Public Manners in China and the Case of a Korean Blogger


Recently the Asiatimes published an article on a Korean journalist who wrote a rather unfriendly blog about the lack of public manners in China.  The blog elicited a range of comments from other Koreans, many of whom felt that the blogger was being unduly racist towards his Chinese brethren. 

This is a discussion that most of us involved in the China field have been having for years and that will continually resurface.  It always seems to come down to this:  "the Chinese have private hospitality and personal warmth but lack public consciousness, while Westerners and Japanese have public consciousness but lack private hospitality and personal warmth." 


I've heard this cliche repeated in so many different ways since I first became involved with China 20 years ago.  Chinese don't seem to care about dirtying public spaces, but are extremely fastidious in their own homes.  They welcome people into their homes with a hospitality unseen by most Westerners.  Etc. Etc.

Of course these are stereotypes, likely to be broken by individuals.  Just as private civility is the consequence of 2,000 years of "Confucian culture," one could argue that the Chinese sense of public space (or lack thereof) is a product of history, or of the environment.  I have heard people say that the Cultural Revolution is responsible for this lack of civility, while others have said that during the Mao years, the Chinese were far more conscious of public duties than they are today.

Personally, I have learned a great deal about hospitality from people in China.  As for spitting and littering, I've seen this diminish, at least in the big cities, over the 20 years I've been traveling in and out of China.  It is fairly rare these days to see people in Shanghai do such things, and when it happens, it is likely to be a "bumpkin" from the countryside.  In fact, I'd make a distinction at this point between urban manners/habits and rural ones.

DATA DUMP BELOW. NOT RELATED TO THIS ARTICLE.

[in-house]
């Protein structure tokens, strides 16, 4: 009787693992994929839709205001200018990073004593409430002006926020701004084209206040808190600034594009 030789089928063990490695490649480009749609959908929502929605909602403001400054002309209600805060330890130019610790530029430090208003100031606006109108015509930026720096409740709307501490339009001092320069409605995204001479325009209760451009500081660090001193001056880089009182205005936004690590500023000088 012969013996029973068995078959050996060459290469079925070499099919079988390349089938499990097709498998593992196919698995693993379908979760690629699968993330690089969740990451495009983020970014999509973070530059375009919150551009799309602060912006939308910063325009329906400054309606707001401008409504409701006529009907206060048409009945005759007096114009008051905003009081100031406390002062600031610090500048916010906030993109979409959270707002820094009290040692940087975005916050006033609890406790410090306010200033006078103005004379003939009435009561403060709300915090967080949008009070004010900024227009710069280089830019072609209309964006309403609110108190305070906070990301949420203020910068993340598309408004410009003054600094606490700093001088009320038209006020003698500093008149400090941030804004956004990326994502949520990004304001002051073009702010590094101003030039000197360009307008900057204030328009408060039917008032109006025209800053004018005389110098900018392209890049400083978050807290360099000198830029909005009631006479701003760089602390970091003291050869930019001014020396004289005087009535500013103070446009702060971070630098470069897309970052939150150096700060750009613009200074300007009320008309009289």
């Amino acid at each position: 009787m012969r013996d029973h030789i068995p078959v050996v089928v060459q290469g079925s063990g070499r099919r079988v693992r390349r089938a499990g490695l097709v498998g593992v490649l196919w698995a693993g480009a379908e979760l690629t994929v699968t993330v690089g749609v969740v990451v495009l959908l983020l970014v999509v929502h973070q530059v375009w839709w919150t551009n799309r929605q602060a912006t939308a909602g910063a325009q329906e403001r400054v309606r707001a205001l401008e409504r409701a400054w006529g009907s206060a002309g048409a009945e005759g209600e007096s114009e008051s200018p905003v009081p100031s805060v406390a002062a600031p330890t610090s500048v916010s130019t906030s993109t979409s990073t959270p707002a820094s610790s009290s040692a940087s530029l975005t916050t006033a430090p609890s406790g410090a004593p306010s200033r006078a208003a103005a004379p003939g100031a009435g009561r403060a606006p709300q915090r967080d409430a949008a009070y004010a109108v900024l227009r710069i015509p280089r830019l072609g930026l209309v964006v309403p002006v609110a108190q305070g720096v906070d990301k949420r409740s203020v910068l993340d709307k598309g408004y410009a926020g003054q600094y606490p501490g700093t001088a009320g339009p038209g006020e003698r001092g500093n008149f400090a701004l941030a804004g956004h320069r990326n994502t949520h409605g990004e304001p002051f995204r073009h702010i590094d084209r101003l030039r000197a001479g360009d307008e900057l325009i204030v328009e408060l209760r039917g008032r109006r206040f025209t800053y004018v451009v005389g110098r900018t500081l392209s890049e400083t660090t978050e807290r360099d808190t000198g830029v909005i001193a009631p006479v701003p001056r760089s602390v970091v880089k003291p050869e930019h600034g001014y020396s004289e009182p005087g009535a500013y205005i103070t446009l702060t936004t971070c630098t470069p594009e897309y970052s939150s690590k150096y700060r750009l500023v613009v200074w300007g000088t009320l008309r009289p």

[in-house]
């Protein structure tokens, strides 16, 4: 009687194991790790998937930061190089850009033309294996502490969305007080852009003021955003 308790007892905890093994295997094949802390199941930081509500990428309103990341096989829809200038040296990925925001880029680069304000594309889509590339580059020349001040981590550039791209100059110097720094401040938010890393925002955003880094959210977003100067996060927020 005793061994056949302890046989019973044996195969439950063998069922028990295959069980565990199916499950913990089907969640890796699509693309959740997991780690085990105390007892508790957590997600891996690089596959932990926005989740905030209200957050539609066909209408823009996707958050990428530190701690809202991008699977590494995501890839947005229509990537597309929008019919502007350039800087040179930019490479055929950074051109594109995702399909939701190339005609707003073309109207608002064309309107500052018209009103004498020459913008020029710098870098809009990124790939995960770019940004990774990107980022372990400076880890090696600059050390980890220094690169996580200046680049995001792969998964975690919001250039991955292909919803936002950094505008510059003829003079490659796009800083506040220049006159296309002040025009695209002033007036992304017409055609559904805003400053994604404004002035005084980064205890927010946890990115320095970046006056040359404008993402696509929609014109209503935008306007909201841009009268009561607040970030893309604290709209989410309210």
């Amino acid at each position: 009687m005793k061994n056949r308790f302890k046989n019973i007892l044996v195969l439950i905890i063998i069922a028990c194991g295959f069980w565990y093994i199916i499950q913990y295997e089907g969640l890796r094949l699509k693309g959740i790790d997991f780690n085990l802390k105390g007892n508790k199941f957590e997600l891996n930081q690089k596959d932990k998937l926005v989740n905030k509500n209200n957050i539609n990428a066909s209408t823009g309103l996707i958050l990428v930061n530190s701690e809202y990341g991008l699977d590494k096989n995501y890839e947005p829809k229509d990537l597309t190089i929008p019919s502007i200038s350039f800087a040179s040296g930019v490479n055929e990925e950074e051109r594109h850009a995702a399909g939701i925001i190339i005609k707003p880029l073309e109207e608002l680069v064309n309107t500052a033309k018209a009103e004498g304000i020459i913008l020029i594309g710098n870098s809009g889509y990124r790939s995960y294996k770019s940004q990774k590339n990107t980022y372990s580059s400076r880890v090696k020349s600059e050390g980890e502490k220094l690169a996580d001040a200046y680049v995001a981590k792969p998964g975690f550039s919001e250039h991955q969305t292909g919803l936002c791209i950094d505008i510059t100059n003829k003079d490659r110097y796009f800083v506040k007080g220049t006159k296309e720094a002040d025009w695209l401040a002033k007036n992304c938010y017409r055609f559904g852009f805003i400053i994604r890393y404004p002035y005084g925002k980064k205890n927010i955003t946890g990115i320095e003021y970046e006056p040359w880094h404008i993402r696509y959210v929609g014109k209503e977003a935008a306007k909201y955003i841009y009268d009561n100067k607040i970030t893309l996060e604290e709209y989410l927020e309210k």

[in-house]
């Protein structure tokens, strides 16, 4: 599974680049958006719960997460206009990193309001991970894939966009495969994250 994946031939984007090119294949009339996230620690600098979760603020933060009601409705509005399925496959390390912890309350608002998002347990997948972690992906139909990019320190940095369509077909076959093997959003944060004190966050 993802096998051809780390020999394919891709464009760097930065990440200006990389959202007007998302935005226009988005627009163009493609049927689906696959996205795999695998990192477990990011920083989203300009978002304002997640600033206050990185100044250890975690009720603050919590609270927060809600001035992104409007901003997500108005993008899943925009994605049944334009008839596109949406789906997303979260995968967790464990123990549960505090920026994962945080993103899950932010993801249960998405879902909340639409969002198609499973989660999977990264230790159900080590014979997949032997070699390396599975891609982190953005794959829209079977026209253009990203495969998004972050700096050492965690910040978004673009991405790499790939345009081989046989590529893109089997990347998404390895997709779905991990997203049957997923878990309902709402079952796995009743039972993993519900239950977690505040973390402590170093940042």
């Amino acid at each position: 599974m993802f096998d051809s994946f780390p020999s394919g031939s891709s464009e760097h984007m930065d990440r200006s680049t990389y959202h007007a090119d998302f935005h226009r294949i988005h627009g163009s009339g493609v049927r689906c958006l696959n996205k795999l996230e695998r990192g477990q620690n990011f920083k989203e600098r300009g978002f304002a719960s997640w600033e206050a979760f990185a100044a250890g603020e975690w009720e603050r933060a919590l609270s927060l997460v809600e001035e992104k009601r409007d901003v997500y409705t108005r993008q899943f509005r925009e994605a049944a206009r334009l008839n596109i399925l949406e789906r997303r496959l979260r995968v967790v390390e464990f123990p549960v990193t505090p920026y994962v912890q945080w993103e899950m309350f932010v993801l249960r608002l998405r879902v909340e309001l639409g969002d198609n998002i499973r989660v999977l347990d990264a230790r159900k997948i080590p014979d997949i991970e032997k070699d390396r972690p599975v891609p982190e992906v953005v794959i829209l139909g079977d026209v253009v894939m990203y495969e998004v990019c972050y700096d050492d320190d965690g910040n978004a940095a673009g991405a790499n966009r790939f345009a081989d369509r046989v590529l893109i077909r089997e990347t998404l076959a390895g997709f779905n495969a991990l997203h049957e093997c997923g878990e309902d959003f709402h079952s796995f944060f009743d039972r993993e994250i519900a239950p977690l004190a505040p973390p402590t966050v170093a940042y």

As for the Korean blogger, I have heard other Koreans make such blanket statements about the Chinese many times.  Japanese too.  It seems to be a mark of distinction for Koreans and Japanese to look down on Chinese manners--a way of separating them, lifting them up and making them seem more "civilized" by contrast to their Chinese neighbors from whom they learned civilization in the first place--irony of ironies and a tremendous chip to carry on one's shoulders.

Could one argue that this "lack of public consciousness" is a product of environment?  To be sure, the 1.3 billion people makes for tight quarters in China.  Hawking and spitting are undoubtedly the consequence of the terrible pollution, and the constant circulation of respiratory diseases.  I even find myself indulging in a few loogies now and then after spending a few weeks in polluted cities such as Beijing, so I am sympathetic to the practice.  What always gets me is how people in cities of 16 million plus can get along with each other so well.

I'm sure this discussion will continue to plague us for years to come.